What is it: Eye’s ’power’ is too high causing light to focus in front of the retina. Moving closer to the object being viewed will increase clarity.
Symptoms: Difficulty in viewing distant objects.
How it’s corrected: Eyeglasses with ‘negative power’ lenses are used, for instance -3.00.
What is it: Eye’s ‘power’ is too low causing light to focus behind the retina. The eye may be able to compensate and increase the ‘power’ for tasks that require clarity.
Symptoms: When mild, there may be no symptoms; when moderate, near work can be difficult and cause eye strain; when severe, even distant objects can look blurry; it also depends on age and time spent on visually demanding tasks.
How it’s corrected: Eyeglasses with ‘positive power’ lenses are used, for instance +3.00. The amount of correction (or none) depends on various factors such as the age, symptoms, visual tasks, and amount of hyperopia.
What is it: Eye’s ability to focus is reduced. This happens naturally with age and typically affects people above 40 years old.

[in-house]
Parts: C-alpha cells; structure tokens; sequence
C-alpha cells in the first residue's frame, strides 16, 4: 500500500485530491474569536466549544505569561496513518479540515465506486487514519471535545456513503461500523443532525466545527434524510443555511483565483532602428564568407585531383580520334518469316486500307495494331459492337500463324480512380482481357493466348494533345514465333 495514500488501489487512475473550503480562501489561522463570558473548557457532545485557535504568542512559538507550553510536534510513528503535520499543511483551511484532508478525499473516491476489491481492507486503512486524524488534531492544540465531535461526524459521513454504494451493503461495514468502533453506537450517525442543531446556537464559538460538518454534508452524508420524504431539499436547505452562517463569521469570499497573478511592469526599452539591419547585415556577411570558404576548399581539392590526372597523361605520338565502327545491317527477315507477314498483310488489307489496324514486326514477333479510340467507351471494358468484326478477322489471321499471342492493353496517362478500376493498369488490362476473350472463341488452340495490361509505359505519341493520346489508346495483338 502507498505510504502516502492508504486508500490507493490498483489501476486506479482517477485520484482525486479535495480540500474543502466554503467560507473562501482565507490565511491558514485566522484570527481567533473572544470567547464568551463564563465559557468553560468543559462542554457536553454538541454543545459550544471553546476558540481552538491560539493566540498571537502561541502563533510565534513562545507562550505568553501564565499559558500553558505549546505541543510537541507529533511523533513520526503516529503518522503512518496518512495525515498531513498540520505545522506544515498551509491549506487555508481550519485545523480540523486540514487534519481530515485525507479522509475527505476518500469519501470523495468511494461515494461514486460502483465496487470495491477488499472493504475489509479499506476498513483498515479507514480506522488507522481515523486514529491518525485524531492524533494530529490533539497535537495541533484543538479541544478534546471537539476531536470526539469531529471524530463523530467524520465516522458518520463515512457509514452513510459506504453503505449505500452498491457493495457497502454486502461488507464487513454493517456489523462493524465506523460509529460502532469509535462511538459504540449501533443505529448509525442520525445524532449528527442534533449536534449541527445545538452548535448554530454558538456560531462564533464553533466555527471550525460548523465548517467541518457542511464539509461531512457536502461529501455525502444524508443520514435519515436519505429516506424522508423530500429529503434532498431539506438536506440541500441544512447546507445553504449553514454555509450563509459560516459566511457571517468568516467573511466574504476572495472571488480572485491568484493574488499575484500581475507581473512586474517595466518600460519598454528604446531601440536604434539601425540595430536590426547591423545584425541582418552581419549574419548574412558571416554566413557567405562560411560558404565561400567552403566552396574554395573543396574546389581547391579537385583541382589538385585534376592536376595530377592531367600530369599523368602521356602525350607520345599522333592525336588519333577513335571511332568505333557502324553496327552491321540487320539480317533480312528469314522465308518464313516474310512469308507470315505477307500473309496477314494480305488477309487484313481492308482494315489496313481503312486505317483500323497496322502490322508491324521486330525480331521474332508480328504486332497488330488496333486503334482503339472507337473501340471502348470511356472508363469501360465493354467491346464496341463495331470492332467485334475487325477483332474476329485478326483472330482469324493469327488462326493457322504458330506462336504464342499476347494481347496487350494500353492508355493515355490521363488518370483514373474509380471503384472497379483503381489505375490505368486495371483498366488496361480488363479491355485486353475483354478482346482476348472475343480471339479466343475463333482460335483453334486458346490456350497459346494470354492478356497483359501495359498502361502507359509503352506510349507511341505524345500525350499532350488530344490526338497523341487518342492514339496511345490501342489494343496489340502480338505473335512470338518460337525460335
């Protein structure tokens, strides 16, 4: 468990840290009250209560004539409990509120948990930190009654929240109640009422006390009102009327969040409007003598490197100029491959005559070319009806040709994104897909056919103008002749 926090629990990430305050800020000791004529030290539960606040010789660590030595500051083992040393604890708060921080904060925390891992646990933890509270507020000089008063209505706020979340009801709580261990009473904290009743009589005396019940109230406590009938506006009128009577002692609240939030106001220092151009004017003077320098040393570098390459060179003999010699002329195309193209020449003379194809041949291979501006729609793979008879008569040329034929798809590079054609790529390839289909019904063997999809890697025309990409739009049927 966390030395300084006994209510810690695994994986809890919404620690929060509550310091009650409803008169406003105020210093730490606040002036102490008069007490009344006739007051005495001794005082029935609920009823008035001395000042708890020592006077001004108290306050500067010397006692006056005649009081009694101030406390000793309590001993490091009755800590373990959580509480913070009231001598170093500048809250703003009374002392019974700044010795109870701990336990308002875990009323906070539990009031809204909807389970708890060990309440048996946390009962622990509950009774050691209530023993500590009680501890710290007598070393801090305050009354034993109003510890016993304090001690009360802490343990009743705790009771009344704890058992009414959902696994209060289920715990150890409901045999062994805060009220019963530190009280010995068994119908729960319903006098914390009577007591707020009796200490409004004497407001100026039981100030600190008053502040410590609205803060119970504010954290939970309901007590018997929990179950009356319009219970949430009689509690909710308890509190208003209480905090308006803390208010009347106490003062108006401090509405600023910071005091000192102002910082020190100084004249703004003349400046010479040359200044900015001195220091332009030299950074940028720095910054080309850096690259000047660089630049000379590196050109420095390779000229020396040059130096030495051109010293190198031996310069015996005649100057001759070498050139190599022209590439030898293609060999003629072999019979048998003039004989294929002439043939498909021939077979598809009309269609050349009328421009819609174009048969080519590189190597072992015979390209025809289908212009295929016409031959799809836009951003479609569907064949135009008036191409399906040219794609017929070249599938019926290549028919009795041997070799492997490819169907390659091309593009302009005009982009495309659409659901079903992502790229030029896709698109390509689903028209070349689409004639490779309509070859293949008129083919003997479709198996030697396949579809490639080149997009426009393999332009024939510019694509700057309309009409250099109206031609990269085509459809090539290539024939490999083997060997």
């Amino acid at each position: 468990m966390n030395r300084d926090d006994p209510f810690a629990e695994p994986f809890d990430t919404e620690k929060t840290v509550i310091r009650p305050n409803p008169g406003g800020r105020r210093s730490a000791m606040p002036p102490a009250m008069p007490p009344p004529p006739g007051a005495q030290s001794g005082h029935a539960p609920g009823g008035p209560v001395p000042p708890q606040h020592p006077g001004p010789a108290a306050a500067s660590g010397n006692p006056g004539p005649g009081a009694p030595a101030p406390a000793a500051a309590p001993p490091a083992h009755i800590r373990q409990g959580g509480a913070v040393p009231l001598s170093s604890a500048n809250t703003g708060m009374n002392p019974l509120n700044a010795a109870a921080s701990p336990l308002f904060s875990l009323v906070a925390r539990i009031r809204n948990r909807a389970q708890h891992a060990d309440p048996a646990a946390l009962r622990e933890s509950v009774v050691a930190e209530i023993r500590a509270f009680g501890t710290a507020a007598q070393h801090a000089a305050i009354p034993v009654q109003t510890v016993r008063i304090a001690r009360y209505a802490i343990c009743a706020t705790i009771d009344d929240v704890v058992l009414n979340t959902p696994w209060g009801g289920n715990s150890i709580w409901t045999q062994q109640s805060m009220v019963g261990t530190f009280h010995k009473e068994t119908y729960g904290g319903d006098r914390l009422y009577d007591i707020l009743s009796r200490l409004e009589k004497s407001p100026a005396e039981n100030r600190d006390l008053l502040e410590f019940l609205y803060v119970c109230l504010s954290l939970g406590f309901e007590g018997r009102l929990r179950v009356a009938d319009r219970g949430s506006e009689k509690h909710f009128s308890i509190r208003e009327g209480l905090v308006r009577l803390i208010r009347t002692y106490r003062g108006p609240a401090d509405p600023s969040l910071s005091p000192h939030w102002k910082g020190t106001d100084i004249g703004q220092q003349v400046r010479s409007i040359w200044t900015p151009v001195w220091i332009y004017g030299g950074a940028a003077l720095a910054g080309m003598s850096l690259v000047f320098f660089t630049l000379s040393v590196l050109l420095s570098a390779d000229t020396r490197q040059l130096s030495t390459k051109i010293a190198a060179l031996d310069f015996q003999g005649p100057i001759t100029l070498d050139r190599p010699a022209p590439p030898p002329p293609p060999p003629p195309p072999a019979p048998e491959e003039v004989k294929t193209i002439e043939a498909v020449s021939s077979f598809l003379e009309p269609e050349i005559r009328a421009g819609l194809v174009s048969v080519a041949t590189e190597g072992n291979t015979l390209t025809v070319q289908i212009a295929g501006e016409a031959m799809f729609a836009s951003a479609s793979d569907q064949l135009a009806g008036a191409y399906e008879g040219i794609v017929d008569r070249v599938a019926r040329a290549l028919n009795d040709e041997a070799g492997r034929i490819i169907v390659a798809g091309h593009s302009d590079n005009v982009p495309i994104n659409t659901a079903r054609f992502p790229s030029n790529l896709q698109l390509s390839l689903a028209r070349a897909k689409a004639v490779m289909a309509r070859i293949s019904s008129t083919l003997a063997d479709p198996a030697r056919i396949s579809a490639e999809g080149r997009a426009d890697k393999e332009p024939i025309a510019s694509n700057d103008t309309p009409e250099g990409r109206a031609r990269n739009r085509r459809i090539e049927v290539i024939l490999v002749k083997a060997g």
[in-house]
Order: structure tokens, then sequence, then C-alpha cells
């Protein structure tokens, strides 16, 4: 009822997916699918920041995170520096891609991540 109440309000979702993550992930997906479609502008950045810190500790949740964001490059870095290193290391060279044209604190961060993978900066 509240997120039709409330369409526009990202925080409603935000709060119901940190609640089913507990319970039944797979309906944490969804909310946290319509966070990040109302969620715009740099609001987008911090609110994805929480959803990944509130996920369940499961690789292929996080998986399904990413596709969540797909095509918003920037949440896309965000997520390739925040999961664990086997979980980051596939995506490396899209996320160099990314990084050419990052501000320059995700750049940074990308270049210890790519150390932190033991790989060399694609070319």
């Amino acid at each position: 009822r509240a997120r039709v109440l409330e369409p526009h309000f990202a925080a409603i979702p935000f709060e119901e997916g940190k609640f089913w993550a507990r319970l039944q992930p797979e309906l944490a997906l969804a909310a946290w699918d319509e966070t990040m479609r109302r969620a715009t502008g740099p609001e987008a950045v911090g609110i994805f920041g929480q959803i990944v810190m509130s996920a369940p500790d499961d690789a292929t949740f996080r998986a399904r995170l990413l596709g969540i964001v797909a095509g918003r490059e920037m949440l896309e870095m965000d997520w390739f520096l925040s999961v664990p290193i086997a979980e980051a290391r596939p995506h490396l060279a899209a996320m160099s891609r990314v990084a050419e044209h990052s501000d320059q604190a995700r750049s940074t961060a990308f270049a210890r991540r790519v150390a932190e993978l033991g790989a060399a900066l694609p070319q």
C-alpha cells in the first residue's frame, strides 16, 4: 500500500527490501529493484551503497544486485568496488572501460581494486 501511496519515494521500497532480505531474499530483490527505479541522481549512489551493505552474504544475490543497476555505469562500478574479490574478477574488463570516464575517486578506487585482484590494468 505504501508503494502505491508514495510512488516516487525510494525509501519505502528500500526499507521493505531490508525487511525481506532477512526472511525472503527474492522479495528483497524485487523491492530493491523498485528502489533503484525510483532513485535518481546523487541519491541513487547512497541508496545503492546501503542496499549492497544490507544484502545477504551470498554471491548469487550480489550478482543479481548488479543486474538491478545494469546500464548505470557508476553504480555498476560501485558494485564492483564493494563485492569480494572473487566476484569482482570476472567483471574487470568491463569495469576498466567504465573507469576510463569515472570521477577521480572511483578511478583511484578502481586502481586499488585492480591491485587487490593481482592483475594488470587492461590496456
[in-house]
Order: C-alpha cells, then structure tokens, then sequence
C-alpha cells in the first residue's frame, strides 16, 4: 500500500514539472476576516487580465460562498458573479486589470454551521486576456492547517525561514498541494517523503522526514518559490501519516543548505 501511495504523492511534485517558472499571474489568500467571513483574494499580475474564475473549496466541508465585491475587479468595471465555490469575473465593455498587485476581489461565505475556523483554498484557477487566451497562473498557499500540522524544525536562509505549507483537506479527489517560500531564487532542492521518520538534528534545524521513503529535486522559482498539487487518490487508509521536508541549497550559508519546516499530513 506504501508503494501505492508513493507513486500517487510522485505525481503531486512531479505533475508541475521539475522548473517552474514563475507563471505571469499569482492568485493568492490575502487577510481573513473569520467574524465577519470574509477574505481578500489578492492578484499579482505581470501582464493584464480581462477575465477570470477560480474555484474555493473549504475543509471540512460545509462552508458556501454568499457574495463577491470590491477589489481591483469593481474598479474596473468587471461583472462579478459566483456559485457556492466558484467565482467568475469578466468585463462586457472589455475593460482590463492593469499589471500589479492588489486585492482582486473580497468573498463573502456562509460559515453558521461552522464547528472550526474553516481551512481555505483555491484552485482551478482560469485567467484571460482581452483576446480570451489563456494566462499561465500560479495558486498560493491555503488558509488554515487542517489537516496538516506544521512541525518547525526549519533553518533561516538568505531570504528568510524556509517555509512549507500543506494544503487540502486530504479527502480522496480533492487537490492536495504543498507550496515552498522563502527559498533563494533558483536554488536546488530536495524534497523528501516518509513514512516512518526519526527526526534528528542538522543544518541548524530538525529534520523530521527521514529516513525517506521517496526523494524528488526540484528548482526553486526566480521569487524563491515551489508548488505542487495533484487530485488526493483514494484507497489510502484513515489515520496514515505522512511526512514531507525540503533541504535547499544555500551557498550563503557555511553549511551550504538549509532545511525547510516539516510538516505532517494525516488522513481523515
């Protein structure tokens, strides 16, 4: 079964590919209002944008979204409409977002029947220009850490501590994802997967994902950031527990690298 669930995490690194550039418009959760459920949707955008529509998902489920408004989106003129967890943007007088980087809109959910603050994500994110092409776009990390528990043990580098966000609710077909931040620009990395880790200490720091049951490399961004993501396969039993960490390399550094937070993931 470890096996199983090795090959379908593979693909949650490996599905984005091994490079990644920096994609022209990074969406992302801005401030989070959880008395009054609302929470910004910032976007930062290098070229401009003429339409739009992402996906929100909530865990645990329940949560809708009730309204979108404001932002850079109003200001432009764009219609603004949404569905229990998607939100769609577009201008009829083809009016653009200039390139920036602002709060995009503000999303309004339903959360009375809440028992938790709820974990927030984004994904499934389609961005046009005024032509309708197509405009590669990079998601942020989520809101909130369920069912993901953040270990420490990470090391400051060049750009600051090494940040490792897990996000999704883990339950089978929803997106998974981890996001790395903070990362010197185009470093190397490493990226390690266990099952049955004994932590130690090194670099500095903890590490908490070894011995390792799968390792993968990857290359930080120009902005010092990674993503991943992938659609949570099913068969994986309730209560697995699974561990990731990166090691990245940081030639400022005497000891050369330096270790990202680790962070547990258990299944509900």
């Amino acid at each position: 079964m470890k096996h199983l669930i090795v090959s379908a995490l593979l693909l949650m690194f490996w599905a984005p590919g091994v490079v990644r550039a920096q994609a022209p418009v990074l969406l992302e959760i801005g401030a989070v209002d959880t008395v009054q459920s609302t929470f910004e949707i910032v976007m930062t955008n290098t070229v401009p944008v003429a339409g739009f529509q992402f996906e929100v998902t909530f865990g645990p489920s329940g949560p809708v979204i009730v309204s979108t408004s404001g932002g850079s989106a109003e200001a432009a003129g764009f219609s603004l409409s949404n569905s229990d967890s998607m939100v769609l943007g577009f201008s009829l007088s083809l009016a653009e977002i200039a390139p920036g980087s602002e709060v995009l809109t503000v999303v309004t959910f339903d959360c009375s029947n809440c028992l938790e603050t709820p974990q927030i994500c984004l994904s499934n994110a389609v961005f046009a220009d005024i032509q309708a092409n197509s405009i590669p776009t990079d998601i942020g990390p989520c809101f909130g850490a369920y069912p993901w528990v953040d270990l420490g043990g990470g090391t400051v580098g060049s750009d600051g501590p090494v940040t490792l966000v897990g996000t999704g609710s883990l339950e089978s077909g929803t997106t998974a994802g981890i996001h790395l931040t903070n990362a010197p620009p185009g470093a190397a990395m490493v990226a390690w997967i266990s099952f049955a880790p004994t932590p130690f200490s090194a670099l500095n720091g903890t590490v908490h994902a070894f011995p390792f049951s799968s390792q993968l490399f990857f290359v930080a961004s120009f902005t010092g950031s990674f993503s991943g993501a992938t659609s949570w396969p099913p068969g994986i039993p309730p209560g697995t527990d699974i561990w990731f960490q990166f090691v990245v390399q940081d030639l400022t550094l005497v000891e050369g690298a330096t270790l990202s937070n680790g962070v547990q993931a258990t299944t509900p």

Symptoms: Difficulty in viewing near objects when wearing a pair of eyeglasses corrected for distant vision.
How it’s corrected: Eyeglasses with a ‘power’ that is more positive than the distant eyeglasses, for instance a -3.00 for distance eyeglasses and -1.00 for near eyeglasses. Progressives, which combine both a far and near prescription within the lenses, may be considered.
Read more about the solutions for presbyopia.
Astigmatism What is it: Eye’s ‘power’ is different along each ‘axis’, i.e. not spherical Symptoms: Elongation of images along one direction, sometimes causing the effect of a double-vision where there there are two edges to a word or object right next to each other. How it’s corrected: Eyeglasses with a ‘cylindrical power’ component to the lenses are used, with neutralises the ‘astigmatic power’. You often see an ‘axis’ tagged to the corrective astigmatic power, such as -1.00X180 which means an astigmatic correction of -1.00 at 180 axis. See our buying guide and prescription reading guide. FAQs: Isn’t hyperopia the same as presbyopia (老花)? Someone recommended progressives for my child? Is the TV causing astigmatism? What is considered high myopia? Are there risks to having high myopia? If I lower my child’s myopia prescription, will it be beneficial?  (Chung, Mohidin, O’Leary, 2002)  (Li, Li, Zhou, et. al., 2015)  (Tyler and Wagner, 2019)